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Migraine brains 'are different'

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posted on Nov, 19 2007 @ 07:48 PM
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Migraine brains 'are different'


news.bbc.co.uk

Scientists have discovered differences in the sensory areas of the brains of people who develop migraines.
(visit the link for the full news article)




posted on Nov, 19 2007 @ 07:48 PM
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Little is known about migraines. I get migraines, not as often as I used to but I still get them. I'd say I get anywhere from two to four migraines a year. Being someone that suffers from migraines, I hope they are finally learning more about them and will soon have a way to treat them.

news.bbc.co.uk
(visit the link for the full news article)



posted on Nov, 19 2007 @ 07:54 PM
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My mother gets them about 2 or 3 times a year, stress in her life seems to bring them on. I get one about every 3 years, and when I do I can barely keep my eyes open, the last time I went to the hospital and they gave me Demerol and a prescription for Percocet, it basically puts me on my butt for about a week.

Migraines are Bad!!!



posted on Nov, 19 2007 @ 08:33 PM
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I really can't think of anything more painful then a migraine. I pray to the gods there is nothing more painful then a migraine.



posted on Nov, 19 2007 @ 08:47 PM
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if i dont take regular doses of a painkiller,i get severe headaches.

i suffer from jaw aches,i have a back ache right now,and i am very sensitive to all forms sensual stimulation


this explains alot,thanks for posting!.



posted on Nov, 19 2007 @ 09:55 PM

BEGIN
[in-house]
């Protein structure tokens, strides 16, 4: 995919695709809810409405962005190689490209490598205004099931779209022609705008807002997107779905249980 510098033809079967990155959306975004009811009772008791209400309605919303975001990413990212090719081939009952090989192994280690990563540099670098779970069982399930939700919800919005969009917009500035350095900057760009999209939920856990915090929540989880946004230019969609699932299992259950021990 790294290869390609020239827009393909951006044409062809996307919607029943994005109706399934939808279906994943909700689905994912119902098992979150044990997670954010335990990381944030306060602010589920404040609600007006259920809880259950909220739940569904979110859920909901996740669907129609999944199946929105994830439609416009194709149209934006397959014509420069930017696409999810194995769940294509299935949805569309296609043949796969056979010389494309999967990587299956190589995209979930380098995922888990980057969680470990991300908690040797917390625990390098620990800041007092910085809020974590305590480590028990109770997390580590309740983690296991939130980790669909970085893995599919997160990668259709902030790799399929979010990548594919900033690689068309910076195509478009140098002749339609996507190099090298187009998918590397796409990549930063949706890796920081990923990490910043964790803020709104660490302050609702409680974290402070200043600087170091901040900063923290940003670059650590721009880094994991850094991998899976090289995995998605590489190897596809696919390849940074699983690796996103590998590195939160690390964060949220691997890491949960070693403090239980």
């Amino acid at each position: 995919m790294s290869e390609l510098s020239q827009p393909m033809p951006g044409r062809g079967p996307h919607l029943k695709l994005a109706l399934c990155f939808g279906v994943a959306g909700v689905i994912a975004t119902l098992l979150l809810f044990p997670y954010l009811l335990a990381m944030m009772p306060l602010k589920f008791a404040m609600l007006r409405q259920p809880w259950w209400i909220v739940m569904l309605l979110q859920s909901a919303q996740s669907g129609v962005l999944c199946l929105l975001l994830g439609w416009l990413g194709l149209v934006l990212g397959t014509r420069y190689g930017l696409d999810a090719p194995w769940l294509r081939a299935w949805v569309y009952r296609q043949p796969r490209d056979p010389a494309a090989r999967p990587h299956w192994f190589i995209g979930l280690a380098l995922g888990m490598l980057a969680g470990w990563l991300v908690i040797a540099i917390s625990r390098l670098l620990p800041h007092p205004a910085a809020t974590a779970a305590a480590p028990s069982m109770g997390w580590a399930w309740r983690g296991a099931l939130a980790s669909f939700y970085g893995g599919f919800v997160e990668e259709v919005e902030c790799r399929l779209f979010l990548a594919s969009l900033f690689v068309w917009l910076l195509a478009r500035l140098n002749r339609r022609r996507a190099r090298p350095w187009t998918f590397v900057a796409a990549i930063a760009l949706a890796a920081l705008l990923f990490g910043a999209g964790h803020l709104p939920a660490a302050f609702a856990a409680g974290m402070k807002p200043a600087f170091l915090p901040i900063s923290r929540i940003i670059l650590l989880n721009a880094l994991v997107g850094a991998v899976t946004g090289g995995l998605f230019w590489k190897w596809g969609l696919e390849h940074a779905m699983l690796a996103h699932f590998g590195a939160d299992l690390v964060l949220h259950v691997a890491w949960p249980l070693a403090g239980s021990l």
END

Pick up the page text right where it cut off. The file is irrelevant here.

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Interesting article, I haven't been keeping up with current neurological research as I've been busy with other things, but this is important. I also have migranes like most of my family members, but the only difference is that I have learned to recognize when one is about to happen and I can usually avoid the worst of it. My migranes are often triggered by claustrophobic like conditions, overheating, odd weather, or other such conditions. In fact, if I wasn't able to recognize the onset of symptoms before the migrane I would have roughly 10 or more migranes per month (at times I have had as many as 15 per month), but as is I do not take medication and have learned to control them before they happen.

I tend to go with the hypothesis that migranes have an essentially genetic characteristic in most patients as some disorders like Basilar type Migraines and Amigrainous Migraines do tend to be predisposed. Some migrane suffering patients acutally have been noted to have slight neurological damage in the Basal Pons and Medulla Oblongata region of the brainstem near the cerebellum. This taken with the fact that a good majority of people with migranes have them from an early age leads me to believe that either the neurological damage was present since birth and could therefore be genetic, or the damage came much later. The latter would make little sense in scientific terms as far as I could tell because of the isolation of the brain stem. I of course, wouldn't be so prude as to suggest that all migrane sufferers have a genetic predisposition for such, and perhaps this new research into the Somatosensory Cortex as pointed out in the article will shed further light on the issue.

I'll be curious to see where this new research leads as it will affect me as well.



posted on Nov, 20 2007 @ 08:27 AM
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Originally posted by Jazzerman
Interesting article, I haven't been keeping up with current neurological research as I've been busy with other things, but this is important. I also have migranes like most of my family members, but the only difference is that I have learned to recognize when one is about to happen and I can usually avoid the worst of it. My migranes are often triggered by claustrophobic like conditions, overheating, odd weather, or other such conditions. In fact, if I wasn't able to recognize the onset of symptoms before the migrane I would have roughly 10 or more migranes per month (at times I have had as many as 15 per month), but as is I do not take medication and have learned to control them before they happen.